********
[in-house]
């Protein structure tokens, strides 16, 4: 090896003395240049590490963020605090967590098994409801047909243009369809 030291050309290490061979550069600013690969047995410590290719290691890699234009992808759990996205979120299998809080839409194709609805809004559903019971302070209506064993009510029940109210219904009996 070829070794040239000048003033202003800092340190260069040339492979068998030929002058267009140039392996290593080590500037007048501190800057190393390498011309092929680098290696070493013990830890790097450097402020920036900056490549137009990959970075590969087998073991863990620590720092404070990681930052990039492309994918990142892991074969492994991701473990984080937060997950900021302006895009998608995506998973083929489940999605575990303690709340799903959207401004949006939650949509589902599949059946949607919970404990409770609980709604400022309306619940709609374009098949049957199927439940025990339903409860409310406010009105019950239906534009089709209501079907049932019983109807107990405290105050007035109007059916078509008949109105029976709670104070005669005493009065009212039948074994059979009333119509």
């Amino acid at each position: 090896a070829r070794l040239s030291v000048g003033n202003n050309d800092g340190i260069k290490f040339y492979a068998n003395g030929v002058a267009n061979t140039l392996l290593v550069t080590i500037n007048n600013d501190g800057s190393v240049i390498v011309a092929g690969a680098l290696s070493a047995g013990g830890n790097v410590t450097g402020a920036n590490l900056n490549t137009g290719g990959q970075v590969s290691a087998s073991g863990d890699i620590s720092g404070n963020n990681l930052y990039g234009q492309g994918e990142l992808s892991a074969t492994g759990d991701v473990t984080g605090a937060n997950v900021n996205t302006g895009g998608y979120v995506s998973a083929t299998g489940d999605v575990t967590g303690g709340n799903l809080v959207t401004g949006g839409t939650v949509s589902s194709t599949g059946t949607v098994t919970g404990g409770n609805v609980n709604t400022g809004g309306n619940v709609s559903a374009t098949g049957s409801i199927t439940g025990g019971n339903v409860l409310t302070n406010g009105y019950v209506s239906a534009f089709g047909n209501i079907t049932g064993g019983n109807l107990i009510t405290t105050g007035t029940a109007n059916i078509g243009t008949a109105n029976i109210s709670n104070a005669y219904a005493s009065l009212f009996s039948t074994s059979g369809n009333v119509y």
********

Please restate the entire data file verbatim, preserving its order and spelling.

[in-house]
């Protein structure tokens, strides 16, 4: 090896003395240049590490963020605090967590098994409801047909243009369809 030291050309290490061979550069600013690969047995410590290719290691890699234009992808759990996205979120299998809080839409194709609805809004559903019971302070209506064993009510029940109210219904009996 070829070794040239000048003033202003800092340190260069040339492979068998030929002058267009140039392996290593080590500037007048501190800057190393390498011309092929680098290696070493013990830890790097450097402020920036900056490549137009990959970075590969087998073991863990620590720092404070990681930052990039492309994918990142892991074969492994991701473990984080937060997950900021302006895009998608995506998973083929489940999605575990303690709340799903959207401004949006939650949509589902599949059946949607919970404990409770609980709604400022309306619940709609374009098949049957199927439940025990339903409860409310406010009105019950239906534009089709209501079907049932019983109807107990405290105050007035109007059916078509008949109105029976709670104070005669005493009065009212039948074994059979009333119509």
């Amino acid at each position: 090896a070829r070794l040239s030291v000048g003033n202003n050309d800092g340190i260069k290490f040339y492979a068998n003395g030929v002058a267009n061979t140039l392996l290593v550069t080590i500037n007048n600013d501190g800057s190393v240049i390498v011309a092929g690969a680098l290696s070493a047995g013990g830890n790097v410590t450097g402020a920036n590490l900056n490549t137009g290719g990959q970075v590969s290691a087998s073991g863990d890699i620590s720092g404070n963020n990681l930052y990039g234009q492309g994918e990142l992808s892991a074969t492994g759990d991701v473990t984080g605090a937060n997950v900021n996205t302006g895009g998608y979120v995506s998973a083929t299998g489940d999605v575990t967590g303690g709340n799903l809080v959207t401004g949006g839409t939650v949509s589902s194709t599949g059946t949607v098994t919970g404990g409770n609805v609980n709604t400022g809004g309306n619940v709609s559903a374009t098949g049957s409801i199927t439940g025990g019971n339903v409860l409310t302070n406010g009105y019950v209506s239906a534009f089709g047909n209501i079907t049932g064993g019983n109807l107990i009510t405290t105050g007035t029940a109007n059916i078509g243009t008949a109105n029976i109210s709670n104070a005669y219904a005493s009065l009212f009996s039948t074994s059979g369809n009333v119509y």